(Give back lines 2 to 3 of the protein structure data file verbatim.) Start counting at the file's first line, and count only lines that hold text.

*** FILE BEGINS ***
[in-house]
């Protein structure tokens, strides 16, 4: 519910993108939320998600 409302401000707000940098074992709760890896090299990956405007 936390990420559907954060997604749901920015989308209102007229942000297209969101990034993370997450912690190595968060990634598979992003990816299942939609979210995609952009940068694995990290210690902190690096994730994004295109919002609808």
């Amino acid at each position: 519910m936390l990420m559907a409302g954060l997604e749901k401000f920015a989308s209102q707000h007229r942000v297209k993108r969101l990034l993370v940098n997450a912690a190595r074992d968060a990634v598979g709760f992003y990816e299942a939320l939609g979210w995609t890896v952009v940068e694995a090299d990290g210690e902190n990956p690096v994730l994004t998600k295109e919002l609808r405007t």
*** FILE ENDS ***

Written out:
């Protein structure tokens, strides 16, 4: 519910993108939320998600 409302401000707000940098074992709760890896090299990956405007 936390990420559907954060997604749901920015989308209102007229942000297209969101990034993370997450912690190595968060990634598979992003990816299942939609979210995609952009940068694995990290210690902190690096994730994004295109919002609808």
């Amino acid at each position: 519910m936390l990420m559907a409302g954060l997604e749901k401000f920015a989308s209102q707000h007229r942000v297209k993108r969101l990034l993370v940098n997450a912690a190595r074992d968060a990634v598979g709760f992003y990816e299942a939320l939609g979210w995609t890896v952009v940068e694995a090299d990290g210690e902190n990956p690096v994730l994004t998600k295109e919002l609808r405007t």